user modules

Tuomas tuomas.vesterinen at
Thu Oct 5 18:21:00 CEST 2006

Cameron Walsh wrote:
> Hi,
> I'm writing a python program to analyse and export volumetric data.  To 
> make development and extension easier, and to make it more useful to the 
> public when it is released (LGPL), I would like to enable users to place 
> their own python files in a "user_extensions" directory.  These files 
> would implement a common interface in order for the main program to be 
> able to read them and execute the necessary code.
> My question is what is the best way of implementing this?
> I have investigated importing them as modules, but unless the user 
> modifies the main program I cannot see how the main program can learn of 
> the existence of specific modules.
> For example:
> from user_modules import *
> # directory 'user_modules' contains allowing this
> # From here I would need a list of the imported modules, in order to
> # execute a common command on each of them, such as
> for module in imported_modules:
>     module.initialise()
>     module.get_tab_window()
> How do I get from the first bit to the second bit, or is there a better 
> way of obtaining the functionality I need?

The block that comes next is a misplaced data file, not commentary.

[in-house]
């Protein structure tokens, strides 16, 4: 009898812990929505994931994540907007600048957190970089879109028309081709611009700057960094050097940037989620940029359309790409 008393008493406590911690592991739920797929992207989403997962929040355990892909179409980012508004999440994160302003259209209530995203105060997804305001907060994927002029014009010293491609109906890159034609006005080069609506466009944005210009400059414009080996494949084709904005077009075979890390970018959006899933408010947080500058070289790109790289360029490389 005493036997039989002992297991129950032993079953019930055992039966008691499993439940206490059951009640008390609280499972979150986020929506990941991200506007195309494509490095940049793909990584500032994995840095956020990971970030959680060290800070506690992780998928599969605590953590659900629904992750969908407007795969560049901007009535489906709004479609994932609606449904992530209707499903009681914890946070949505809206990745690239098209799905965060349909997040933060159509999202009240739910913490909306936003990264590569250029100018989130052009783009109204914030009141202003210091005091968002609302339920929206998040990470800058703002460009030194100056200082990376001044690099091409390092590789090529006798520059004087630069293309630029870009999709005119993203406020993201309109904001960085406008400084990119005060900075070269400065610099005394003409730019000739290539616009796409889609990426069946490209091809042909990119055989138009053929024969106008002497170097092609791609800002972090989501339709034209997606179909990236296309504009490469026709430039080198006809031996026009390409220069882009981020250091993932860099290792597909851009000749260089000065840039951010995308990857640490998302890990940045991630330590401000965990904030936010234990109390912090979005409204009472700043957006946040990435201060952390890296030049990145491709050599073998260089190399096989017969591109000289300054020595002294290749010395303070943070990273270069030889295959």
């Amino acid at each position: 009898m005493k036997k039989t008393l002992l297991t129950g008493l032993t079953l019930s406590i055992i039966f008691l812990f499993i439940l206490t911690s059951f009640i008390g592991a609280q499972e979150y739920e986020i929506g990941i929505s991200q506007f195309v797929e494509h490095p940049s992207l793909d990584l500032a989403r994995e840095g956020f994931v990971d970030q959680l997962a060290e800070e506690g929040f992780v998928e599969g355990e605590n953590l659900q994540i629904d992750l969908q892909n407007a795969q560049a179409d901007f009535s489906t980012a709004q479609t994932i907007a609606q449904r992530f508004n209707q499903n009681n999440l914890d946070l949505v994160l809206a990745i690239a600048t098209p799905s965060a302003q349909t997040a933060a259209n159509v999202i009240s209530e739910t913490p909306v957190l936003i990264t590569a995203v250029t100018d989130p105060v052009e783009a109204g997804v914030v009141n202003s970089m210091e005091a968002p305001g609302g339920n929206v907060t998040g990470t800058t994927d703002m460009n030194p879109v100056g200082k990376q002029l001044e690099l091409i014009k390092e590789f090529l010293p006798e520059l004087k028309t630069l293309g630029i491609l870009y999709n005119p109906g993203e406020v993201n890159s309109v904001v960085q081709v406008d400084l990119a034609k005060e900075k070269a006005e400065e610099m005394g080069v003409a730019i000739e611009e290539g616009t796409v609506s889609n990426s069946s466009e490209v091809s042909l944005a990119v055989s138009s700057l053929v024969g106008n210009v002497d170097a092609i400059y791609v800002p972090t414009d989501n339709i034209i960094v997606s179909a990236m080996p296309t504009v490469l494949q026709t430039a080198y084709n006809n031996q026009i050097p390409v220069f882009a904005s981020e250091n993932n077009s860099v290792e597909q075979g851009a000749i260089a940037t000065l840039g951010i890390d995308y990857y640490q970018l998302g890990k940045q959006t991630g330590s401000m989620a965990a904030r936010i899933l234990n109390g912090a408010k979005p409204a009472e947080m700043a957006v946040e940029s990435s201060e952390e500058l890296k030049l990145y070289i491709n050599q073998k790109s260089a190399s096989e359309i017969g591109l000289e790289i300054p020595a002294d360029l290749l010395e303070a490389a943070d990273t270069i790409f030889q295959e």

> --Cameron.

import os

for fle in files:
     if fle.endswith('.py'):
         module=__import__(fle[0:-3], 'user_modules', None,
                ['initialise', 'get_tab_window'])

*not tested*

print __import__.__doc__
__import__(name, globals, locals, fromlist) -> module

Import a module.  The globals are only used to determine the context;
they are not modified.  The locals are currently unused.  The fromlist
should be a list of names to emulate ``from name import ...'', or an
empty list to emulate ``import name''.
When importing a module from a package, note that __import__('A.B', ...)
returns package A when fromlist is empty, but its submodule B when
fromlist is not empty.


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